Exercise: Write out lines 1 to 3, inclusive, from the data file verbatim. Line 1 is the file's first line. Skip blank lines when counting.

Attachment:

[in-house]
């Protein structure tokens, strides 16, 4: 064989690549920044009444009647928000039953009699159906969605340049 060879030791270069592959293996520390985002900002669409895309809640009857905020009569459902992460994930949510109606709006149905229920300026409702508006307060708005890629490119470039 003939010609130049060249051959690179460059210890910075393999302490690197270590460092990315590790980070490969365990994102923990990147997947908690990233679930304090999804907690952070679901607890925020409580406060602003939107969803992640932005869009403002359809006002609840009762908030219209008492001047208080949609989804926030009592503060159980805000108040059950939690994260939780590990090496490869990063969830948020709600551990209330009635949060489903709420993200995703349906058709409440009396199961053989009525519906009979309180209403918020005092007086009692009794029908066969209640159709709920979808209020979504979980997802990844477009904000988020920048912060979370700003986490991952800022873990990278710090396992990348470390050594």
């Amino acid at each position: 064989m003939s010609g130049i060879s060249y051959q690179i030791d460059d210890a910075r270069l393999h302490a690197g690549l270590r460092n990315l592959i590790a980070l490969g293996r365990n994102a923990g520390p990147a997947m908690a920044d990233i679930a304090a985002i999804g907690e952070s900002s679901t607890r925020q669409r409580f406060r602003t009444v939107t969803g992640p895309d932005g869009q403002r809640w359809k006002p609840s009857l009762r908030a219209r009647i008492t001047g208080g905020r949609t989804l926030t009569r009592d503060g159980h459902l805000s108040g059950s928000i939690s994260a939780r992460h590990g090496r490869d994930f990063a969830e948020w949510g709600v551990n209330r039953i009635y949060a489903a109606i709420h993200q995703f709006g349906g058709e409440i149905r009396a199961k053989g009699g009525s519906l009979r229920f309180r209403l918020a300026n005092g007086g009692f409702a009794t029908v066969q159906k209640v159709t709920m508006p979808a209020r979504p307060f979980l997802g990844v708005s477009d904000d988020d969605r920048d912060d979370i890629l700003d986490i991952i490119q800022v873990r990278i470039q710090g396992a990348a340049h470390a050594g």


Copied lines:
[in-house]
């Protein structure tokens, strides 16, 4: 064989690549920044009444009647928000039953009699159906969605340049 060879030791270069592959293996520390985002900002669409895309809640009857905020009569459902992460994930949510109606709006149905229920300026409702508006307060708005890629490119470039 003939010609130049060249051959690179460059210890910075393999302490690197270590460092990315590790980070490969365990994102923990990147997947908690990233679930304090999804907690952070679901607890925020409580406060602003939107969803992640932005869009403002359809006002609840009762908030219209008492001047208080949609989804926030009592503060159980805000108040059950939690994260939780590990090496490869990063969830948020709600551990209330009635949060489903709420993200995703349906058709409440009396199961053989009525519906009979309180209403918020005092007086009692009794029908066969209640159709709920979808209020979504979980997802990844477009904000988020920048912060979370700003986490991952800022873990990278710090396992990348470390050594």
């Amino acid at each position: 064989m003939s010609g130049i060879s060249y051959q690179i030791d460059d210890a910075r270069l393999h302490a690197g690549l270590r460092n990315l592959i590790a980070l490969g293996r365990n994102a923990g520390p990147a997947m908690a920044d990233i679930a304090a985002i999804g907690e952070s900002s679901t607890r925020q669409r409580f406060r602003t009444v939107t969803g992640p895309d932005g869009q403002r809640w359809k006002p609840s009857l009762r908030a219209r009647i008492t001047g208080g905020r949609t989804l926030t009569r009592d503060g159980h459902l805000s108040g059950s928000i939690s994260a939780r992460h590990g090496r490869d994930f990063a969830e948020w949510g709600v551990n209330r039953i009635y949060a489903a109606i709420h993200q995703f709006g349906g058709e409440i149905r009396a199961k053989g009699g009525s519906l009979r229920f309180r209403l918020a300026n005092g007086g009692f409702a009794t029908v066969q159906k209640v159709t709920m508006p979808a209020r979504p307060f979980l997802g990844v708005s477009d904000d988020d969605r920048d912060d979370i890629l700003d986490i991952i490119q800022v873990r990278i470039q710090g396992a990348a340049h470390a050594g």